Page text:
By 2019, it's estimated that global spending on media is expected to reach $2.1 trillion, according to the Harvard Business Review. But is all that money effective in producing improved ROI? Without knowing which channels are driving sales, or more specifically, which individual efforts are working, marketing spending is like a black box.
In today’s world of digital commerce, it is not uncommon for a transaction to involve as many as thirty marketing activities, or “touch points.” Yet, many marketers take a convenient shortcut and credit each sale to the last touchpoint before the sale.
To properly attribute the influence of all marketing activities, businesses need an enterprise-grade methodology capable of quantifying each touchpoint’s impact on the sale. Ultimately, proper marketing attribution overcomes four major problems:
- Cluster analysis often results in inaccurate targeting;
- Attributing sales to the last touchpoint is flawed;
- Separating the effects of multiple touchpoints is difficult; and
- Determining which ads reached a specific consumer.
Machine Learning And Mapping The Path To Purchase
For effective marketing attribution, marketers need to develop highly-accurate predictive models. Traditionally, data scientists built machine learning algorithms manually. This process can be frustratingly time-consuming, with some projects taking months to deliver. By the time the algorithm is ready, it may already be obsolete.
Marketing needs a faster, less manual way to build the algorithms. The answer is Automated Machine Learning (AML), a technology that automatically constructs algorithms from historical data, sometimes in as little as a few hours instead of days or months.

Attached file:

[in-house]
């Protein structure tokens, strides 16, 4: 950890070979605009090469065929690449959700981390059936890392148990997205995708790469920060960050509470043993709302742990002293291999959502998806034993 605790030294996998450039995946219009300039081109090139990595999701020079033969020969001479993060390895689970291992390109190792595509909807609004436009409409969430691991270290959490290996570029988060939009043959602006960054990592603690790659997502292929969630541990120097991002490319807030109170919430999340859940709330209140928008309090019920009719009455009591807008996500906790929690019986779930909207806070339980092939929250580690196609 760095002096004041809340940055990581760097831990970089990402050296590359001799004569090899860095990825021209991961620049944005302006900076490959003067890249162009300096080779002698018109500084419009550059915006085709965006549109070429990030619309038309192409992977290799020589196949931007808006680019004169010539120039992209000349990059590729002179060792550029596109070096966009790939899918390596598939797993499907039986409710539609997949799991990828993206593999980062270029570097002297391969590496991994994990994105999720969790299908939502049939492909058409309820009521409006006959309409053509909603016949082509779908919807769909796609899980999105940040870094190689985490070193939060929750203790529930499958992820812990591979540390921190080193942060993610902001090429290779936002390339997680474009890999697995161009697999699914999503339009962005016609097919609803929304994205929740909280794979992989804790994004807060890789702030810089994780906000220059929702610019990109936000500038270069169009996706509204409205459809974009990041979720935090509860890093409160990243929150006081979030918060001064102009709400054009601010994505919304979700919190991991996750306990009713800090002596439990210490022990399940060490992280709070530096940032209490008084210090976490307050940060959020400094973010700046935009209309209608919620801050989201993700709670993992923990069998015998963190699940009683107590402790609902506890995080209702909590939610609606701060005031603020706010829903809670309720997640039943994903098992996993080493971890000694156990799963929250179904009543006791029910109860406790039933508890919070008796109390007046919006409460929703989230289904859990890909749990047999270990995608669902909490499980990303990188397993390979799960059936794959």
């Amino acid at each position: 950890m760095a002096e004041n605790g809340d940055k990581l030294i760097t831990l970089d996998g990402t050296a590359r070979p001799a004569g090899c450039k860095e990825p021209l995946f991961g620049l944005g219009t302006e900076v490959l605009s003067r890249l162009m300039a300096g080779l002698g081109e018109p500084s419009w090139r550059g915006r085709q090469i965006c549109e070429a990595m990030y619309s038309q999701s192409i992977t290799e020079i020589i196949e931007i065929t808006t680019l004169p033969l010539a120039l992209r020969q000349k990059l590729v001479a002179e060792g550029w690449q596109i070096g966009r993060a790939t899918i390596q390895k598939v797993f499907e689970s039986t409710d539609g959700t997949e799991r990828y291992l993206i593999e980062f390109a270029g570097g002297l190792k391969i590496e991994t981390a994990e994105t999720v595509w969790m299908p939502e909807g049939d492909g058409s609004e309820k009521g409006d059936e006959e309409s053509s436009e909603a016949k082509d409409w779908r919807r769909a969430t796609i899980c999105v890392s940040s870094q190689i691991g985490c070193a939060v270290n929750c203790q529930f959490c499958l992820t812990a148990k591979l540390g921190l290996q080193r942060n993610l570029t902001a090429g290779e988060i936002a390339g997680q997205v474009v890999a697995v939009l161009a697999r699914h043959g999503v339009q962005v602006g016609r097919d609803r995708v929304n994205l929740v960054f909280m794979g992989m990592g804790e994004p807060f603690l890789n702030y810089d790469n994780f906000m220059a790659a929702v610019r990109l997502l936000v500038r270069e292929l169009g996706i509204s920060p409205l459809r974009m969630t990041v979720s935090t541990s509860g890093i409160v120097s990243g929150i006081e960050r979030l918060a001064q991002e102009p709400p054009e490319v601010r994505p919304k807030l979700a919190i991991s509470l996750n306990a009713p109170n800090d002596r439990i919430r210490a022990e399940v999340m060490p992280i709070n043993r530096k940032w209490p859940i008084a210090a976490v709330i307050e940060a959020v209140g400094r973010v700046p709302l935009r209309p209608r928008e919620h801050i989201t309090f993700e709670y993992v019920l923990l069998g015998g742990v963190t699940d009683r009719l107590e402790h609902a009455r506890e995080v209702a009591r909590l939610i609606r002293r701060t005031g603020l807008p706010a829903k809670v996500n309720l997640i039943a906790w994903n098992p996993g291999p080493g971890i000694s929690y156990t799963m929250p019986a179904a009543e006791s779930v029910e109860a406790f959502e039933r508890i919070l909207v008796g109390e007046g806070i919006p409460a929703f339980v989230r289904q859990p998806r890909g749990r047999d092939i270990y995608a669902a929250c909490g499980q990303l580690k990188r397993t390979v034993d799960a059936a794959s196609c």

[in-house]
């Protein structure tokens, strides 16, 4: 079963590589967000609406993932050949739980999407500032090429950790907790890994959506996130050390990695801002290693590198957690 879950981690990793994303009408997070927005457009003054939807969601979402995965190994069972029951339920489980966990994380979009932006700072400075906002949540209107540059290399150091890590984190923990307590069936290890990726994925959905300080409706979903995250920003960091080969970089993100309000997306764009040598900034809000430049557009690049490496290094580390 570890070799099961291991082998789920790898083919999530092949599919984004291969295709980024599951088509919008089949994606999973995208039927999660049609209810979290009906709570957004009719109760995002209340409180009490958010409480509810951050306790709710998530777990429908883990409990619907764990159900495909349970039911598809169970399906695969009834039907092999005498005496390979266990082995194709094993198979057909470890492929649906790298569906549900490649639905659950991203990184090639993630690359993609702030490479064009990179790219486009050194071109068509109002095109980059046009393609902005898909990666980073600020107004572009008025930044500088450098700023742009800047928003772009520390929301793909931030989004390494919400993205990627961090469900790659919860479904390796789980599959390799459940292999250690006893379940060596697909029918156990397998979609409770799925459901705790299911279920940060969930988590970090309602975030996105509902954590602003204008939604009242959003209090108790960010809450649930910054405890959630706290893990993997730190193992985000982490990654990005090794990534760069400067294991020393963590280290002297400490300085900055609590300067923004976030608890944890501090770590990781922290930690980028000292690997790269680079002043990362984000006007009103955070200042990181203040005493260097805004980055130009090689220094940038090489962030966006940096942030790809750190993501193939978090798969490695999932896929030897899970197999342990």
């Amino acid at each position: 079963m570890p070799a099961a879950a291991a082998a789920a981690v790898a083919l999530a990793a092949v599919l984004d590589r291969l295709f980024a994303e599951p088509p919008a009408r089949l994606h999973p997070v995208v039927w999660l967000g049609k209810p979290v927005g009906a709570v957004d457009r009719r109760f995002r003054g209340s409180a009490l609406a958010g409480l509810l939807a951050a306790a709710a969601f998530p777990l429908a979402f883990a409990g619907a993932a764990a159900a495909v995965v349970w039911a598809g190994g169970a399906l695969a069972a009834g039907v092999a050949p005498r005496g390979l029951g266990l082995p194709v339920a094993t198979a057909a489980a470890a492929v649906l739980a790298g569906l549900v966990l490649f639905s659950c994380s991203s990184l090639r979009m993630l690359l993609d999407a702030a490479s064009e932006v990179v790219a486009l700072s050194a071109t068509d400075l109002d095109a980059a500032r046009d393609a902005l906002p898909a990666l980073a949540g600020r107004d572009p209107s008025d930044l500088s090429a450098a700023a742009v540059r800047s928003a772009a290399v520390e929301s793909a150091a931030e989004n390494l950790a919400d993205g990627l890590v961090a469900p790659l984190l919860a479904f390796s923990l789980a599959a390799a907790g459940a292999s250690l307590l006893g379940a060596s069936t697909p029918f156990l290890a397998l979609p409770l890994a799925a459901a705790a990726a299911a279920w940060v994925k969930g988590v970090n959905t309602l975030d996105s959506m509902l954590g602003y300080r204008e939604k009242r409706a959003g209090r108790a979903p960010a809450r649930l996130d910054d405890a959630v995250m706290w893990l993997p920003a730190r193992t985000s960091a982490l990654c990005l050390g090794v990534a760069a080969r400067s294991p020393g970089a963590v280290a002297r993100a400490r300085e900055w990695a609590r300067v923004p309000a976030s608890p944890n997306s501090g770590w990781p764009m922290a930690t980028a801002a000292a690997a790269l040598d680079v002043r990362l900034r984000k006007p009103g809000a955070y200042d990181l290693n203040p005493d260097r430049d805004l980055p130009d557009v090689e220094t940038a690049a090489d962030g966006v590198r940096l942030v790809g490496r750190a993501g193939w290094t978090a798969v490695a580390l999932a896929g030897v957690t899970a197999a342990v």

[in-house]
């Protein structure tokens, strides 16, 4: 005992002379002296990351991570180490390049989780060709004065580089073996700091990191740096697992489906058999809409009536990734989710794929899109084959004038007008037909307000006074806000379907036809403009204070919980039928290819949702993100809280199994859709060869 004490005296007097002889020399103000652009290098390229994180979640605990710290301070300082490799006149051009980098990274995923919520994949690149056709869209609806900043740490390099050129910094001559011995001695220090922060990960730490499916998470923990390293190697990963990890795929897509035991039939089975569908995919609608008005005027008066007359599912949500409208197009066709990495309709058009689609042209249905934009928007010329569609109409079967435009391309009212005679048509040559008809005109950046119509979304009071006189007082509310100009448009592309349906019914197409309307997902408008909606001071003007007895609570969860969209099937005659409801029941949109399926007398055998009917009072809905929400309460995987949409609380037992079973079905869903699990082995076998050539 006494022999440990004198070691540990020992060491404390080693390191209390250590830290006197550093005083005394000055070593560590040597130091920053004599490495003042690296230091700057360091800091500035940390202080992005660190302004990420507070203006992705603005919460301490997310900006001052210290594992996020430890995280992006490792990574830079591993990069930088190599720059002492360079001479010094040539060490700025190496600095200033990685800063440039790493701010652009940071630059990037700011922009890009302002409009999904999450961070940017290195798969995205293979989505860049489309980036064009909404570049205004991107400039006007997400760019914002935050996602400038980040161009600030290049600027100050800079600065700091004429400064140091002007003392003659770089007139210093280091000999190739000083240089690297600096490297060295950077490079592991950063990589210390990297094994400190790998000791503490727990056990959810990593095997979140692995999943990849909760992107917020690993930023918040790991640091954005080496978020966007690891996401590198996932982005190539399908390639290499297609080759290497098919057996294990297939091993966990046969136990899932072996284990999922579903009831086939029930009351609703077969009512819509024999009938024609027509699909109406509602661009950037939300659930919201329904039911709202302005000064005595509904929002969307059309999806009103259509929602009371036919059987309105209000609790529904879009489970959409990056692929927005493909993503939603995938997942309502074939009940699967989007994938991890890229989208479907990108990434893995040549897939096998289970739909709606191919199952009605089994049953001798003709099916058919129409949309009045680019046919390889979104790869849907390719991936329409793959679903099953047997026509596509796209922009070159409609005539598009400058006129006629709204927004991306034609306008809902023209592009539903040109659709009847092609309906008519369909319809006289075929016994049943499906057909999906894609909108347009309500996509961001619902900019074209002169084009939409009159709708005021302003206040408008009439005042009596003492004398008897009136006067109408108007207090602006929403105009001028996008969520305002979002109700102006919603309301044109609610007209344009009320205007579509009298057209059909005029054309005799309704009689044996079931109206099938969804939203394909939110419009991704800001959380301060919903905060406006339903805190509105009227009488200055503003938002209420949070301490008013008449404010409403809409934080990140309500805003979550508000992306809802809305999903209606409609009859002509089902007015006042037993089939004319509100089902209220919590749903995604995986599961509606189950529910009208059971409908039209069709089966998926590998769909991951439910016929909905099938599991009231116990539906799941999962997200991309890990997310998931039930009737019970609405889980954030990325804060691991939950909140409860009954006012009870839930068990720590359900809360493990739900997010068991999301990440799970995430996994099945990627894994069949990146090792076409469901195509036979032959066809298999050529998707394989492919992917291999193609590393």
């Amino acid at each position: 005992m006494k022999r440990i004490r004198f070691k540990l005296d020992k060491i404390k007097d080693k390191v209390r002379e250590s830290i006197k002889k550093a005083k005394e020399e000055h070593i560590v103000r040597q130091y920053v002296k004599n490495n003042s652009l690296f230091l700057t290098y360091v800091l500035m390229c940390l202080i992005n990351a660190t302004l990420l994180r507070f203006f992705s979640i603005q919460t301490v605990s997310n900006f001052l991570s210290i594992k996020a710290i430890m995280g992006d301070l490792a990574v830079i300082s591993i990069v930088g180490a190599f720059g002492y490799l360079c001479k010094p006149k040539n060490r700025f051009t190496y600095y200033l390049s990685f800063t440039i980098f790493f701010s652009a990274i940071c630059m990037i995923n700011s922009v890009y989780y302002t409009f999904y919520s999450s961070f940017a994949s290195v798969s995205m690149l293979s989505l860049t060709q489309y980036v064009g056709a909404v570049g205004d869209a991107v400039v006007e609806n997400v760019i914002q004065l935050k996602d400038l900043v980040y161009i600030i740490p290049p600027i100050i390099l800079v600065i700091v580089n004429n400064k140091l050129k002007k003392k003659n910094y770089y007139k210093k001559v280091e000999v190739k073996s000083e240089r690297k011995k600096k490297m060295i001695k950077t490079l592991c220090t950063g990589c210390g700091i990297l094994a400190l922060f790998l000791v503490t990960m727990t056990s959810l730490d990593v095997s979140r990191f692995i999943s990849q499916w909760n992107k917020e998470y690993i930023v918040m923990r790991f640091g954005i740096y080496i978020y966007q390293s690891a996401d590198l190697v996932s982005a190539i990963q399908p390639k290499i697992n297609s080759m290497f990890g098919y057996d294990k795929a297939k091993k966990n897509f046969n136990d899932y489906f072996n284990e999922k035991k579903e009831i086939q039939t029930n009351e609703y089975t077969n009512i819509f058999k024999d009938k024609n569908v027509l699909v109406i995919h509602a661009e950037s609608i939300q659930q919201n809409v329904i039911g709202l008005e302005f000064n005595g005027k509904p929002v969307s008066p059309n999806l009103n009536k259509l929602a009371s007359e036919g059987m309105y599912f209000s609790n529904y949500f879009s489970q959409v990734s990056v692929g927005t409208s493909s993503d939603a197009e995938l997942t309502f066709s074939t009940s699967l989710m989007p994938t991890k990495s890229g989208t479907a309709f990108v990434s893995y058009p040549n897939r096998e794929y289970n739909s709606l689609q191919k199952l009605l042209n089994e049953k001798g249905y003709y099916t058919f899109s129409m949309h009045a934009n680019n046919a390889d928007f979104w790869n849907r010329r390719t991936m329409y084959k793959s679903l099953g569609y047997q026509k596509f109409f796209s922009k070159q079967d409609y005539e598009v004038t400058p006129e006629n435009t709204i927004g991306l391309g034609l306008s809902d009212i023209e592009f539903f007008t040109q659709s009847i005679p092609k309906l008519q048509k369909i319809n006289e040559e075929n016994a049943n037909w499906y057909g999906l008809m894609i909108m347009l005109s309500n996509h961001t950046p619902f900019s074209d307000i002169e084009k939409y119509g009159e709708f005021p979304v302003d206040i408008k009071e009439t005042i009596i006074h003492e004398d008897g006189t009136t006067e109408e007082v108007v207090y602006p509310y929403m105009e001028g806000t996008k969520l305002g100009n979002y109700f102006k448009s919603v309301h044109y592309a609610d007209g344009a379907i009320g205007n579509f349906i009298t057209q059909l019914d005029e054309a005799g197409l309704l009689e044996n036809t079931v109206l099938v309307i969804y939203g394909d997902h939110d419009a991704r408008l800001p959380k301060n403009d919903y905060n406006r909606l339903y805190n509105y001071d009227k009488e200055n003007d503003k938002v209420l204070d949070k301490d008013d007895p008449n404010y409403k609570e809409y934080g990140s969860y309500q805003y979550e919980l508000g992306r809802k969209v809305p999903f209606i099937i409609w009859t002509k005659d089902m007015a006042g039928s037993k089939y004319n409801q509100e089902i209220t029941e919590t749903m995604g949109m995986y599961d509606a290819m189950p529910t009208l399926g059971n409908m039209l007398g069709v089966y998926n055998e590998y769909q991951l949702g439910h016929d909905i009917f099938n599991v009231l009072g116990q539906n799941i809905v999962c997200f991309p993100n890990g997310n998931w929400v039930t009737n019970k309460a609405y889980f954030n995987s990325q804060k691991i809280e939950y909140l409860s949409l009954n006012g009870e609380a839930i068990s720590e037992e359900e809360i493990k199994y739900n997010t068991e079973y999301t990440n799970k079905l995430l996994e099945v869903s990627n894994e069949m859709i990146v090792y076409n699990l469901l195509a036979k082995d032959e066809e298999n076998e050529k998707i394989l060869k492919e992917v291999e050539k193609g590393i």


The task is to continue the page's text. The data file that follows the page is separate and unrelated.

Marketing Attribution With AML
AML enables users of all skill levels — including marketers — to make better predictions faster. By automating many of the skills traditionally applied only by data scientists, AML provides the fastest path to success for users who understand the business and the data.
AML can help users create sophisticated marketing attribution models to perform complex “what-if” analyses that quantify the effectiveness of different kinds of marketing activities and different combinations of marketing touch points:
- To begin, you need to determine a baseline – the sales that would naturally occur without any marketing activity. You can use AML to analyze the impact on sales if you remove all the marketing touchpoints.
- Then, determine the difference between actual sales and the calculated baseline sales. The more effective your marketing activities, the more sales are boosted above this baseline.
- Finally, assign a contribution for each touchpoint. AML performs a variety of what-if calculations on the impact to sales if you remove one, or multiple, touch points.
By using historical touch points and outcomes, AML automatically finds patterns, creating a model that predicts sales depending upon the touch points that apply to each lead. Using the model, you can run several “what if” scenarios using different touch points to predict how different combinations of touch points impact sales.
Attribution creates a clear guide to show you which marketing programs are worth spending money on. With this information, you do more of what works and reduce or eliminate what doesn’t. Want to learn more? Download the report or watch the on-demand webinar.
Based in Singapore, Colin Priest is a Data Scientist & Director of Product Marketing for DataRobot. Colin built his first machine learning model for marketing more than 20 years ago, when he needed to predict how sales would react to changes in product placement and pricing versus competitors. Over his career, Colin has held several CEO and general management roles, where he has championed data science initiatives in financial services, healthcare, security, oil and gas, and government.